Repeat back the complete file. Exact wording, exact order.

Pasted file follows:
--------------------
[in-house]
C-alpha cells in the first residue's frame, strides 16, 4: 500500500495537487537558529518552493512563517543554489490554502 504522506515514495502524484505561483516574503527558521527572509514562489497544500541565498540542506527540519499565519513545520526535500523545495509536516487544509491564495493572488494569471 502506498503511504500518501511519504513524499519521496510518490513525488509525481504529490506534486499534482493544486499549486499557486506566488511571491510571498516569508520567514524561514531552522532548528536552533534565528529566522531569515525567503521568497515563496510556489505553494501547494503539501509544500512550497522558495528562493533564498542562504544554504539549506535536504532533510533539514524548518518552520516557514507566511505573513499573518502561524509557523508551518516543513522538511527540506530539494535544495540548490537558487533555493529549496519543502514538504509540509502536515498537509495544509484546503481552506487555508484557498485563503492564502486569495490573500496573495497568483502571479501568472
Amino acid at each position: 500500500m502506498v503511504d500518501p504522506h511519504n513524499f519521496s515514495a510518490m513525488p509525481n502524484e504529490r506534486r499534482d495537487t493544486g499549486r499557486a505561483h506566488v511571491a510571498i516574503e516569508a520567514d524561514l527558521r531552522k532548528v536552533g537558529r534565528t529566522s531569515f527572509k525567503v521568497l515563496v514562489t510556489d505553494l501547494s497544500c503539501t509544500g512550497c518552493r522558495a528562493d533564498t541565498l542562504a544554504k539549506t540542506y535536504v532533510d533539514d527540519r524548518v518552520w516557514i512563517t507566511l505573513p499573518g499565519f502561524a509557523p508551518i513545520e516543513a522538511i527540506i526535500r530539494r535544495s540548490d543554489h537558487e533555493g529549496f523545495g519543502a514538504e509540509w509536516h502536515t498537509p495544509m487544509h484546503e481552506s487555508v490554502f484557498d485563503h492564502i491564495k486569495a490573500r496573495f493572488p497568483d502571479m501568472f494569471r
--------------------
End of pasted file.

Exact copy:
[in-house]
C-alpha cells in the first residue's frame, strides 16, 4: 500500500495537487537558529518552493512563517543554489490554502 504522506515514495502524484505561483516574503527558521527572509514562489497544500541565498540542506527540519499565519513545520526535500523545495509536516487544509491564495493572488494569471 502506498503511504500518501511519504513524499519521496510518490513525488509525481504529490506534486499534482493544486499549486499557486506566488511571491510571498516569508520567514524561514531552522532548528536552533534565528529566522531569515525567503521568497515563496510556489505553494501547494503539501509544500512550497522558495528562493533564498542562504544554504539549506535536504532533510533539514524548518518552520516557514507566511505573513499573518502561524509557523508551518516543513522538511527540506530539494535544495540548490537558487533555493529549496519543502514538504509540509502536515498537509495544509484546503481552506487555508484557498485563503492564502486569495490573500496573495497568483502571479501568472
Amino acid at each position: 500500500m502506498v503511504d500518501p504522506h511519504n513524499f519521496s515514495a510518490m513525488p509525481n502524484e504529490r506534486r499534482d495537487t493544486g499549486r499557486a505561483h506566488v511571491a510571498i516574503e516569508a520567514d524561514l527558521r531552522k532548528v536552533g537558529r534565528t529566522s531569515f527572509k525567503v521568497l515563496v514562489t510556489d505553494l501547494s497544500c503539501t509544500g512550497c518552493r522558495a528562493d533564498t541565498l542562504a544554504k539549506t540542506y535536504v532533510d533539514d527540519r524548518v518552520w516557514i512563517t507566511l505573513p499573518g499565519f502561524a509557523p508551518i513545520e516543513a522538511i527540506i526535500r530539494r535544495s540548490d543554489h537558487e533555493g529549496f523545495g519543502a514538504e509540509w509536516h502536515t498537509p495544509m487544509h484546503e481552506s487555508v490554502f484557498d485563503h492564502i491564495k486569495a490573500r496573495f493572488p497568483d502571479m501568472f494569471r